Transcription in Health Information – Understanding the Value

Florida_AHDI_201101221971 Dodge Challenger photographed in Montreal...

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I had the great pleasure of visiting with AHDI Florida on Saturday at their Technology Workshop, and of talking with them about the use of technology, including but not limited to speech recognition, as a means of staying viable into the future.  This group is so active, knowledgeable, and passionate about the health information industry (yes, transcription IS part of the health information industry) that they were truly a pleasure to visit!

We had some terrific discussions about the value of dictation and transcription and how we can use technology COMBINED with our human expertise, to produce efficiency – but most of all – to produce a value that customers understand.

These ladies clearly understood what they bring to the healthcare table. But unfortunately, the people in that meeting are not representative of the rest of the industry.

Over the years for various reasons, transcription has come to be seen as a commodity. A utility. Something you don’t notice until there’s a problem or your bill goes up. Do you notice your electricity? Not unless the lights go out, right? Do you really care with utility company gets your check? No – not as long as they keep the lights on. Do you say to yourself, “Gosh, the light from Duquesne Light is so much better than the light from Penn Power.” Not likely.

So why do we think the same old mantra – quality and turn-around time – is a value that anyone cares about?  These are not value-adds. They are givens. Of course the documentation is accurate – this is healthcare! It is SUPPOSED to be accurate. Of course it’s going to be delivered on time. Why wouldn’t it be? These are not value-adds. In the world of marketing, these items would be known as “dissatisfiers”…the types of things no one notices until they don’t get them.

If quality and turn-around time don’t demonstrate a marketable value – then what is left to talk about? Price. And we all know what happens when everyone offers the same product with the only difference being price.

And now that the question is no longer “inhouse versus outsourced transcription”, or “which transcription service”, but is now “direct-data entry into the EMR or transcription” – it becomes even more important that we understand the value that transcription brings. More importantly – we must learn to communicate that value to others.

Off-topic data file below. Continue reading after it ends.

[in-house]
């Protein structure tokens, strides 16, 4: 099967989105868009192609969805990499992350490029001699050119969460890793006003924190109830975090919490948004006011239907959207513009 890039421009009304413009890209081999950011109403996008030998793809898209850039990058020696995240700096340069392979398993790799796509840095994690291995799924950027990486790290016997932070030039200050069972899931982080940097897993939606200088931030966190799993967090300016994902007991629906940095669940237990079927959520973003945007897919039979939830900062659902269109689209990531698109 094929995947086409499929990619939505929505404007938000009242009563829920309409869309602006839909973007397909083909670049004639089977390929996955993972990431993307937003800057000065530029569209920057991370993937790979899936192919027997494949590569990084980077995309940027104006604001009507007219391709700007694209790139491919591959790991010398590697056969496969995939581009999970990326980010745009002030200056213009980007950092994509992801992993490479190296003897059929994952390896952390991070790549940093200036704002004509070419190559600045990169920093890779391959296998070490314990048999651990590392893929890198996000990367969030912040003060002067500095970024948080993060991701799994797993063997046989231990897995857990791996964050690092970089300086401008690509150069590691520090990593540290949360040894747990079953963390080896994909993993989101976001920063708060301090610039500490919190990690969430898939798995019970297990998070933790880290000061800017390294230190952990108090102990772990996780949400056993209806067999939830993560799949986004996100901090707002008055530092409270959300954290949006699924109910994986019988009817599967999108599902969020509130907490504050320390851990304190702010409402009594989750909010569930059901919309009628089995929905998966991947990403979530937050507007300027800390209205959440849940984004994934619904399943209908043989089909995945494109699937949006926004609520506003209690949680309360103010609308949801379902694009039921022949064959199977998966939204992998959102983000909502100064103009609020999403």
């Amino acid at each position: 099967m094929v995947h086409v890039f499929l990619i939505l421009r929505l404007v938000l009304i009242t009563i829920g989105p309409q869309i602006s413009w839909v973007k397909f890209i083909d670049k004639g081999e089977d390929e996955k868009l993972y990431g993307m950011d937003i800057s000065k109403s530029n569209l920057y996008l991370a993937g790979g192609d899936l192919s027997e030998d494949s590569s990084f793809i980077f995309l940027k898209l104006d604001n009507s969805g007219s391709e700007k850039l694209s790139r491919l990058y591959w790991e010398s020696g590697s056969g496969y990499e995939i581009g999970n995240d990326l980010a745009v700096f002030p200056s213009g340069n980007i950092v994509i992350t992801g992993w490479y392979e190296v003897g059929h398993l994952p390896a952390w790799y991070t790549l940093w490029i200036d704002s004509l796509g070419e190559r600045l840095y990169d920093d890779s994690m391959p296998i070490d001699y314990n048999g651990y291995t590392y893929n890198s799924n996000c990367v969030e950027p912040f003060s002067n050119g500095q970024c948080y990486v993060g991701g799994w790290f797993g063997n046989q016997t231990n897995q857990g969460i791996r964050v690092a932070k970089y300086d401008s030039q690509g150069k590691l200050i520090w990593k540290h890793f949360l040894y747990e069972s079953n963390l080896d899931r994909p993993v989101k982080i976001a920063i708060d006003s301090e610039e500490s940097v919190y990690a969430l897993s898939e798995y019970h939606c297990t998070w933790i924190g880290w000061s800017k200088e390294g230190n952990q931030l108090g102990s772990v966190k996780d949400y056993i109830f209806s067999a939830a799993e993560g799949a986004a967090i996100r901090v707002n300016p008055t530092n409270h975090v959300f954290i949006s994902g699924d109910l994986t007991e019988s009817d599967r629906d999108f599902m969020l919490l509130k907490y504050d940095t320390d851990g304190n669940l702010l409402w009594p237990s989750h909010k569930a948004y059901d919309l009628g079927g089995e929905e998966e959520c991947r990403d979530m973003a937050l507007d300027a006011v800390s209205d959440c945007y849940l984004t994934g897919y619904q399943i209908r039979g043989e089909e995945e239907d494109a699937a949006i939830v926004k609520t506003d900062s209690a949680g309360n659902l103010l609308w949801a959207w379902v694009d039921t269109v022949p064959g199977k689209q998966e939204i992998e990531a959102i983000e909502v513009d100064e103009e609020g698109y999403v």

So what are the value-adds in transcription? What does transcription provide to the healthcare provider that they cannot get elsewhere? We have all heard story after story of how loss of transcription caused a degradation in quality of health information, caused interruption and inconvenience to the physician, is increasing expenses because now providers are investing in more expensive scribes to fill the gap left by transcription.  Why are we so bad at convincing the healthcare provider that transcription is something worth paying for? Is it because we don’t understand it ourselves?

It seems like every other business in the world understands its own value – why don’t we?

I told the story at the meeting of the time I was ALMOST tempted into buying that beautiful, plum-crazy purple Dodge Challenger on display at the dealership down the road (perhaps aided by a margarita or two plus the fact that it matched my dress).  It was more than twice the price of the faithful little Jetta that gets me to work and home again every single day. Did I buy the Challenger? No – thankfully I came to my senses (or maybe the margarita wore off). But – did I understand WHY the plum-crazy purple Challenger was twice the price of my faithful Jetta? Yep. I sure did. I would not have expected to buy that Challenger at a Jetta price. I understood the value of that Challenger. And someday….

So let me ask –  where is the leadership that will bring the industry together to help it discover and communicate its value? Who will bring us back to the basics – business 101 – and provide the venue for discussion and education that transcription providers – inhouse and service-based – need if they are to survive to serve healthcare another day?

As the members of AHDI Florida showed me – the knowledge is there. The talent is there. The passion for high-quality health information that will play a valuable part in the care of the patient is there.

Let’s call on AHDI and CDIA (formerly MTIA) to help to bring us back to the basics. Yes, we do need to demonstrate the MT value proposition to Washington. Yes, we need to be aware of technologies such as health information exchanges. But if we don’t understand our core value, and how to produce it efficiently and effectively, where does all that advocacy get us?

The members of Florida AHDI, and the thousands of other dedicated medical transcription professionals like them, deserve the leadership that is going to help them through the turbulent times ahead.

Here are my slides from Saturday’s presentation (link above the purple Challenger of course).  I hope that they provide some small contribution to keeping dictation and transcription alive as a part of health information.

All my best as always,


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